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Jesus saith unto her, Said I not unto thee, that, if thou wouldest believe, thou shouldest see the glory of God? (John 11:40).
Cast not away therefore your confidence, which hath great recompense of reward. For ye have need of patience, that, after ye have done the will of God, ye might receive the promise (Heb. 10:35, 36).
Through all God’s dealings with men there is one unwavering law: “by faith,” “by faith,” “by faith.” “Said I not unto thee, that, if thou wouldest believe, thou shouldest see,” is the Savior’s gentle reproach to those who would work and walk by sight. And God’s order and ordination in this life of faith must ever be, “believe that you may see; believe that you may have.” “Let us kneel our way through life,” said the old saint, “for our knees are Heaven’s knockers.” This is but another way of putting the same fact that “asking” of God is so much more potent than “doing” by man, because it results in “doing” by God.—Northcote Deck.
“Believing, ye shall receive.” The faith-heroes of old “through faith . . . obtained promises,” and there is no new way of obtaining them. Is it any wonder that, when we stagger at any promise of God through unbelief, we do not receive it? Not that faith merits the answer, or in any way earns it or works it out, but God has made believing a condition of receiving, and the Giver has a sovereign right to choose His own terms of gift.—Frances Ridley Havergal.
Now learn to hold on by faith for just what you need, and the deeper the need the faster hold on! Oh, if I had only done so more persistently through life, instead of letting the sense of my own weakness dishearten my faith, what a different experience mine would have been. Ah, there is no teaching like experience! You try and learn wisdom by mine. Be a bold believer, and the more you feel your own need, the closer cling to Him as your all and in all, able to magnify His grace where sin hath abounded, and His strength where there is no might.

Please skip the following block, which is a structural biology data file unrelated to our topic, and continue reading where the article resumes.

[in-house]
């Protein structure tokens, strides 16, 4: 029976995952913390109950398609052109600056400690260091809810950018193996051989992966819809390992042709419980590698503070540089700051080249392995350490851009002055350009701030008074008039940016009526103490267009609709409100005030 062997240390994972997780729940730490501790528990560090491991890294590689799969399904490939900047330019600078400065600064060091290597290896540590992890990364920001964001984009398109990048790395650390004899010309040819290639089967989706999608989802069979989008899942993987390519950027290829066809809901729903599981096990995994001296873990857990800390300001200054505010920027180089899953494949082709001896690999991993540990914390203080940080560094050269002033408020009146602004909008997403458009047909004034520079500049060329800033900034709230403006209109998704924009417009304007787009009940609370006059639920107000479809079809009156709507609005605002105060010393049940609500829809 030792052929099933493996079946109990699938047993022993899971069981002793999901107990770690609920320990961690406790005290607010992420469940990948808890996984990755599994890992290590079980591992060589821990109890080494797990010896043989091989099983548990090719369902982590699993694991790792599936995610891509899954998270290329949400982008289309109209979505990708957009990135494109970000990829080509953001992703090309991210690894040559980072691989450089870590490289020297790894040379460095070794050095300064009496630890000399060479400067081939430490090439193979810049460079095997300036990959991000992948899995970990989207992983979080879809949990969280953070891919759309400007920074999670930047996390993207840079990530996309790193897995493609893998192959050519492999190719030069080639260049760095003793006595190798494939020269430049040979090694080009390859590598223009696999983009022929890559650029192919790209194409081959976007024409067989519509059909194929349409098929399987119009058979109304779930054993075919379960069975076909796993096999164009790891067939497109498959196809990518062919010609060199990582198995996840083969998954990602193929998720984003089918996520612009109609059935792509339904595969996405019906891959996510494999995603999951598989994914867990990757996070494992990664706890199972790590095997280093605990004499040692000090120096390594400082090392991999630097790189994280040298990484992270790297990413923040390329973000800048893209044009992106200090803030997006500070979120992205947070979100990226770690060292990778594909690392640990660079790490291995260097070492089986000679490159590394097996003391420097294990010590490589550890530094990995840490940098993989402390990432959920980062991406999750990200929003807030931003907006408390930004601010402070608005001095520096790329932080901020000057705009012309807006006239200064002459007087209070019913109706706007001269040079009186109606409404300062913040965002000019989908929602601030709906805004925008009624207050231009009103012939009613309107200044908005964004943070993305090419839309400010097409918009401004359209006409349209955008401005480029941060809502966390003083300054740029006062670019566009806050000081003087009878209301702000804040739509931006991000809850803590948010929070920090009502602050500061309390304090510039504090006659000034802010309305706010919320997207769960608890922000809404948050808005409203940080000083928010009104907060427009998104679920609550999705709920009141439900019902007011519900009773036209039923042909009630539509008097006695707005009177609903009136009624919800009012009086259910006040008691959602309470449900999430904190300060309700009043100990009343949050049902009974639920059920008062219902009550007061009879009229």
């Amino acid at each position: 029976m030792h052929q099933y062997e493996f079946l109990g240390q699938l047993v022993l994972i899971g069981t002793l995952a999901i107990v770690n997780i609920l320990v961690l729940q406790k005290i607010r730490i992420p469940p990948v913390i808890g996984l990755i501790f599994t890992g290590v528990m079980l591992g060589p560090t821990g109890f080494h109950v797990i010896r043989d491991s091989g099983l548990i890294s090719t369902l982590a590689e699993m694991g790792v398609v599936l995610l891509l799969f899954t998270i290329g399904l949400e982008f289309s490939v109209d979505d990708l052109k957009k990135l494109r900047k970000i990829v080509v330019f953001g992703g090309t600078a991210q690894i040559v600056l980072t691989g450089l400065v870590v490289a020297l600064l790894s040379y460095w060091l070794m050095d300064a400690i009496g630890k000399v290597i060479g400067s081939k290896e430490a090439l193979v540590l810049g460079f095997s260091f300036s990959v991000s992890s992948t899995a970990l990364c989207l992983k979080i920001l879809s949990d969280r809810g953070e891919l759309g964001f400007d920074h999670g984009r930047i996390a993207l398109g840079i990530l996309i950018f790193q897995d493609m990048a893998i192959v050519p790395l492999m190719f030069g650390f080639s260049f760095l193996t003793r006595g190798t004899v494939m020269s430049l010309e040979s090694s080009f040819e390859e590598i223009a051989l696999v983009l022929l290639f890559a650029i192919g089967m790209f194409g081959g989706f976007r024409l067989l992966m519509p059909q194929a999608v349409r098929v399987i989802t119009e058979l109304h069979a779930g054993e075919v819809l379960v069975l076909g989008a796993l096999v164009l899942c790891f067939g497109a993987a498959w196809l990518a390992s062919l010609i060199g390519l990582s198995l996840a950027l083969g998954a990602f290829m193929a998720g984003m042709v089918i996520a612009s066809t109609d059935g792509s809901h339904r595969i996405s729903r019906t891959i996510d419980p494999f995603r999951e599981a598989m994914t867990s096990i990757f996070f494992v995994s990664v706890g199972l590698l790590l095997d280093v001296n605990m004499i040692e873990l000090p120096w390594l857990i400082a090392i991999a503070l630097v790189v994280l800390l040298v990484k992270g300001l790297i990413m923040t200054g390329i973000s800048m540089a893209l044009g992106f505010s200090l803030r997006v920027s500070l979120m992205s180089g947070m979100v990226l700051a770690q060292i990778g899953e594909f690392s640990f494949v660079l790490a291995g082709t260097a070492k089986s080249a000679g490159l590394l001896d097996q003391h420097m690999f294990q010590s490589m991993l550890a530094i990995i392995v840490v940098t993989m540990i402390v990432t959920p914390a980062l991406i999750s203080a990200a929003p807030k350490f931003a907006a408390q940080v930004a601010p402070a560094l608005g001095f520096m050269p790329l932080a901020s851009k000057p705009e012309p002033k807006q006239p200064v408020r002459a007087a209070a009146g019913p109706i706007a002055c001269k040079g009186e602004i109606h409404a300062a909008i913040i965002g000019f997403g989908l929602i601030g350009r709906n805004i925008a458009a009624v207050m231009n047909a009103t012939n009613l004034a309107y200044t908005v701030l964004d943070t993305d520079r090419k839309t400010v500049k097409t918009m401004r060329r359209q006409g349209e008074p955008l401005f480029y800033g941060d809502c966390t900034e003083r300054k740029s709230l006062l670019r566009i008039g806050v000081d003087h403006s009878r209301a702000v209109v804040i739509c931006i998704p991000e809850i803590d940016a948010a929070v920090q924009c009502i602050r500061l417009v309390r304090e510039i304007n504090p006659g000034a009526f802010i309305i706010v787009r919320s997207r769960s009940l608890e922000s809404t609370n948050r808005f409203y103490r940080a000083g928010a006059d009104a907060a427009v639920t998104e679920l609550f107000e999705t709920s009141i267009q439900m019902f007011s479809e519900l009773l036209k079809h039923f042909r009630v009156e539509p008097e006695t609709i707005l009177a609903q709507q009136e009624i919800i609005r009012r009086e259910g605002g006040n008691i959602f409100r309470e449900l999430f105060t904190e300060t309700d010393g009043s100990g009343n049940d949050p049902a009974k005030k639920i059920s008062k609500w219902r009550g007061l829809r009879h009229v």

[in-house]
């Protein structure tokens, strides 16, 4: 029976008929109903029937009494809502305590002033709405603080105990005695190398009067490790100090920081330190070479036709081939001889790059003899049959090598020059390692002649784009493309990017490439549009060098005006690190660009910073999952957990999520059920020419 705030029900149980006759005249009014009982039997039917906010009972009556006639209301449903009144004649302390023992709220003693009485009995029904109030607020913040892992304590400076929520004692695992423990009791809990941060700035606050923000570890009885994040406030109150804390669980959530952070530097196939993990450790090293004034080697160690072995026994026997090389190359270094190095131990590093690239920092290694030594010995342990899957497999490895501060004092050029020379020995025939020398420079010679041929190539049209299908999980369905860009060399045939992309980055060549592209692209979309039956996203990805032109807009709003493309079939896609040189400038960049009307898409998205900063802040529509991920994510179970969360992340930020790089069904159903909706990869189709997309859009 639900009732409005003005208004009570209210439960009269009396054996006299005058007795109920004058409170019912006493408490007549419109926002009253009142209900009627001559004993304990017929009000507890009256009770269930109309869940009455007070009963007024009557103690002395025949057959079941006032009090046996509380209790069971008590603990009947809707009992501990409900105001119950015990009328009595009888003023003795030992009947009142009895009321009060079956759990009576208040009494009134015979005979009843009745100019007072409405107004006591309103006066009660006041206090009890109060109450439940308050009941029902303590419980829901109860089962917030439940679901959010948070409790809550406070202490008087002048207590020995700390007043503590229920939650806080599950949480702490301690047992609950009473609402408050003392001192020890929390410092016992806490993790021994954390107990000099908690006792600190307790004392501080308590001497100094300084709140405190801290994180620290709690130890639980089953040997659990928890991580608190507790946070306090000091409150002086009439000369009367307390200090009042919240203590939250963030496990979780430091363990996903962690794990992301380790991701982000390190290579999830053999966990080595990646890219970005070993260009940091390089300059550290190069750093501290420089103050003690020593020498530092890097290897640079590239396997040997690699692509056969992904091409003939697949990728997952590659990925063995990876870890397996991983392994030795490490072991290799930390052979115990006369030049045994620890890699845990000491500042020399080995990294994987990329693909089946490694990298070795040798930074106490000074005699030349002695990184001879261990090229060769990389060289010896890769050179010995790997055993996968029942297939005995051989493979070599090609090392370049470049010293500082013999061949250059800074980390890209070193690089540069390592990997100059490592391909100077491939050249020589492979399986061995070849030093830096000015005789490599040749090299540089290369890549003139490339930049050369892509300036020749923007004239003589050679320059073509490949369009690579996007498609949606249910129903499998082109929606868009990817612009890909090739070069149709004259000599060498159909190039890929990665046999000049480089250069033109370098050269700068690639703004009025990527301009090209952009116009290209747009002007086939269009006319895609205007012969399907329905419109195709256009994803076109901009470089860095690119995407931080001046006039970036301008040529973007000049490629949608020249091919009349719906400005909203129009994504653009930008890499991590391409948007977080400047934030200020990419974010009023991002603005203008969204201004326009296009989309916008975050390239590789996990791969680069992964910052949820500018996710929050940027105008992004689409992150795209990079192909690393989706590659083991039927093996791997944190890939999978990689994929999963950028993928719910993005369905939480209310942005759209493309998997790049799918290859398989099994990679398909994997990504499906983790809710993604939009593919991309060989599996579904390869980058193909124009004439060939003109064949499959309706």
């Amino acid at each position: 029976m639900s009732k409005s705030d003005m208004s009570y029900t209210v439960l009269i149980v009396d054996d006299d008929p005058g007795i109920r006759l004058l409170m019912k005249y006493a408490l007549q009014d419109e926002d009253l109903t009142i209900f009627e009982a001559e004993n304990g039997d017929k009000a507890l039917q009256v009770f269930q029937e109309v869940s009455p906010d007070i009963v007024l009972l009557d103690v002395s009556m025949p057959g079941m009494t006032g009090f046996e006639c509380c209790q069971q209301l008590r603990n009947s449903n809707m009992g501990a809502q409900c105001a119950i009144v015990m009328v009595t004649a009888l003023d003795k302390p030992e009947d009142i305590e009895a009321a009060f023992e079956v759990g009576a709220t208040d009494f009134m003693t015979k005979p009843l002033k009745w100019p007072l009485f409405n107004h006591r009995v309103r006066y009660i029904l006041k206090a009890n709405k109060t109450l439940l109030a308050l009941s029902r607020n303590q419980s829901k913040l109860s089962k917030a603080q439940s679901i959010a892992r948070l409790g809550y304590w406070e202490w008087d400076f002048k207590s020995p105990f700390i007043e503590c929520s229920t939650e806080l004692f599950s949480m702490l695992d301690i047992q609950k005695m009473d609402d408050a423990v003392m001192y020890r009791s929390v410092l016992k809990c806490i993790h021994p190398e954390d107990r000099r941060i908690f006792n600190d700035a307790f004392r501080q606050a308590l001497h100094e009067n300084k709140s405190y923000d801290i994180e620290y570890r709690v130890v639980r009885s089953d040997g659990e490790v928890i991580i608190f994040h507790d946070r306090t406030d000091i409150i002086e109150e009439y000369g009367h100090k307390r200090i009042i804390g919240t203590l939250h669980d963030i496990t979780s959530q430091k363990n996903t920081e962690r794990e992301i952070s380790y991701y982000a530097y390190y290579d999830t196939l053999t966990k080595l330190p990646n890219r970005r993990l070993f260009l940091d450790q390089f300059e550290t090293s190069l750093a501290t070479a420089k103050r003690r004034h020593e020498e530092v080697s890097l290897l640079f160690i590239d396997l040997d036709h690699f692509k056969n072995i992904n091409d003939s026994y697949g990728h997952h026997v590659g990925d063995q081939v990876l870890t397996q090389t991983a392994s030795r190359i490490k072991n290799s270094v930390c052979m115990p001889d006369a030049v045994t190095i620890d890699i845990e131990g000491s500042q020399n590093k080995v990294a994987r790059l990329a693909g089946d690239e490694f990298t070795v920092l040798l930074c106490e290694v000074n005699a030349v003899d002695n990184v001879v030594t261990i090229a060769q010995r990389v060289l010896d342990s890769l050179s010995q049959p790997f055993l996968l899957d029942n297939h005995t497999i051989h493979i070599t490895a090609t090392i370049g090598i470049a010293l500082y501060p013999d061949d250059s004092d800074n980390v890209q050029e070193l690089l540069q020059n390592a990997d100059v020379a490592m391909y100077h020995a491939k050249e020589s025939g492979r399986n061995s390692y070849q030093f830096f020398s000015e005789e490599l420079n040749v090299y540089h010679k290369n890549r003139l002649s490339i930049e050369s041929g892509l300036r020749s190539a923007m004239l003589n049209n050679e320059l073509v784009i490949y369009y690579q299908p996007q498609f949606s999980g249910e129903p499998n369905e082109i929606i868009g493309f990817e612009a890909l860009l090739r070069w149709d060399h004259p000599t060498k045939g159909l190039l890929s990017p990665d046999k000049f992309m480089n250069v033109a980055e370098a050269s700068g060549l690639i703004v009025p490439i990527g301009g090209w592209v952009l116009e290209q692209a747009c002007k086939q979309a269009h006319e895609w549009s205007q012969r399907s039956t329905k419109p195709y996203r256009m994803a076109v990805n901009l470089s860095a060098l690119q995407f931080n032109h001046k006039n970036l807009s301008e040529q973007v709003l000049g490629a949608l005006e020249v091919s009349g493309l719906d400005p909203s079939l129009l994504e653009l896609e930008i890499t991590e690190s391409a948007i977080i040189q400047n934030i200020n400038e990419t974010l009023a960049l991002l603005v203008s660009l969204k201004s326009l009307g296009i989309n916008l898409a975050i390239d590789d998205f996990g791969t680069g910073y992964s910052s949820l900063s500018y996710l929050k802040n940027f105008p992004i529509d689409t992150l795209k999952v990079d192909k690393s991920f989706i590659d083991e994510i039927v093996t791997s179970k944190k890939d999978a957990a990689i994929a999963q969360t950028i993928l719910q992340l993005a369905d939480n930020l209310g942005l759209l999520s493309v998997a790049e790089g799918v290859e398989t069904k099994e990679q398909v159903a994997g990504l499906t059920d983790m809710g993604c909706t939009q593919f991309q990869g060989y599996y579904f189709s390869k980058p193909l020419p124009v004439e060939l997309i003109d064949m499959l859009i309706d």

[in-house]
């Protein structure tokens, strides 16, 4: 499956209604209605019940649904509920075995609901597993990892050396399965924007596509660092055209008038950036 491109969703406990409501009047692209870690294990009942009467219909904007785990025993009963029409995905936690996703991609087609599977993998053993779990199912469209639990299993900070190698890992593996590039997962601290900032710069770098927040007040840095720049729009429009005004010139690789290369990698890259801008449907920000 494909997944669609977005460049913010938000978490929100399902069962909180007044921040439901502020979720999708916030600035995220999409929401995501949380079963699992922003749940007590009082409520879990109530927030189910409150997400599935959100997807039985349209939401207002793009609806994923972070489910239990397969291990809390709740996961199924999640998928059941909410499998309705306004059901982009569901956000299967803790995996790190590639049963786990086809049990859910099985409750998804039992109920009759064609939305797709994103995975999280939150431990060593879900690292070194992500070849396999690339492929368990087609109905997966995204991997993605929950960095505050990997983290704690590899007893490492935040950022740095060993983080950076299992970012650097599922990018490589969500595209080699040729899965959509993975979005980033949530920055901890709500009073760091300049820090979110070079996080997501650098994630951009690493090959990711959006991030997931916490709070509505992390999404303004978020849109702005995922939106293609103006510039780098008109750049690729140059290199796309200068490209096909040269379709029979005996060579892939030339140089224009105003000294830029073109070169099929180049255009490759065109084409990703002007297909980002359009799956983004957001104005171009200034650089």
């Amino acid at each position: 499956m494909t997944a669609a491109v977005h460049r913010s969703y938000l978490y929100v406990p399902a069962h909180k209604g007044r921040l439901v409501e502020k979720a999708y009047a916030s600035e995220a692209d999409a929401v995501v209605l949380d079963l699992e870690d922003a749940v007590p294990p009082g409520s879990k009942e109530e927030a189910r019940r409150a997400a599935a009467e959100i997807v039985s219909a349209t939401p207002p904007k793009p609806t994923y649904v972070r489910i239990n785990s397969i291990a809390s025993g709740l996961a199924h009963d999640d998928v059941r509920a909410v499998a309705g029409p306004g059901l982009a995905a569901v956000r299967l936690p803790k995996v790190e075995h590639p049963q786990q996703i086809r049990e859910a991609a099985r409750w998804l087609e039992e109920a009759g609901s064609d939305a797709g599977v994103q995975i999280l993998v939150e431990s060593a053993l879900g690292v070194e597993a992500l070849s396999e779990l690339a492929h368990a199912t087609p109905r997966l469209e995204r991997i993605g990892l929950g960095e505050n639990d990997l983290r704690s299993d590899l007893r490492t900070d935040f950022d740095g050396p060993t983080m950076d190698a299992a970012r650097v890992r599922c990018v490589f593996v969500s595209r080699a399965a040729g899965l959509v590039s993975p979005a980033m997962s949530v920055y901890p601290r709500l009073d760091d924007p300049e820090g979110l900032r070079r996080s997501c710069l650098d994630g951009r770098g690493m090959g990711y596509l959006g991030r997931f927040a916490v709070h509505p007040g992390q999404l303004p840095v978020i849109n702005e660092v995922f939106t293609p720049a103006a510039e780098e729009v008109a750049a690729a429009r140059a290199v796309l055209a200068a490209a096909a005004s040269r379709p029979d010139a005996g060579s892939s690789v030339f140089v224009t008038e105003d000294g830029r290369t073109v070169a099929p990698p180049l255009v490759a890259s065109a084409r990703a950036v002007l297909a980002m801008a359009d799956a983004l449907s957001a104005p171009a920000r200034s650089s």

Remember it is the blood that cleanses the soul. Works meet for repentance is one thing; the faith that heals is another; both are indispensable. The little child or the vilest sinner who dares trust for a full salvation, gets it, while the most careful, principled, and determined disciple who doubts, misses it. God cannot help it; He is bound to give or withhold according to our faith. It is not arbitrary on His part. In the very nature of the case, it is the only line on which He can meet us. I believe if He could have saved us in an easier way, He would have done so, but there was no other way.—Catherine Booth.
Entering a new year, David Livingstone wrote in his diary the prayer that it might be “a year of great believing.” This ought to be the overmastering desire of every one of us as we cross the threshold of another year.—Selected.
Faith is the grasping of Almighty power;
The hand of man laid on the arm of God;
The grand and blessed hour
In which the things impossible to me
Become the possible, O Lord, through Thee.
—Anna E. Hamilton.
The great things which the Bible says of faith, it says of it only because it is the channel, the medium, the condition, by and on which the real power, which is Jesus Christ Himself, acts upon us. It is not the window, but the sunshine that floods this building with light. It is not the opened hand, but the gift laid in it that enriches the pauper. It is not the poor leaden pipe but the water that flows through it that fills the cistern. . . . It is not your faith, but the Christ Whom your faith brings into your heart and conscience, that purges the one and makes the other void of offence toward God and man. —Alexander Maclaren.
An extract from ”Kneeling We Triumph” by Edwin & Lillian Harvey BUY ON KINDLE! £3.86 Reproduced by kind permission of Harvey Publishers. Image© Elultimodeseo. Bible Studies Online is the home of Living Word Magazine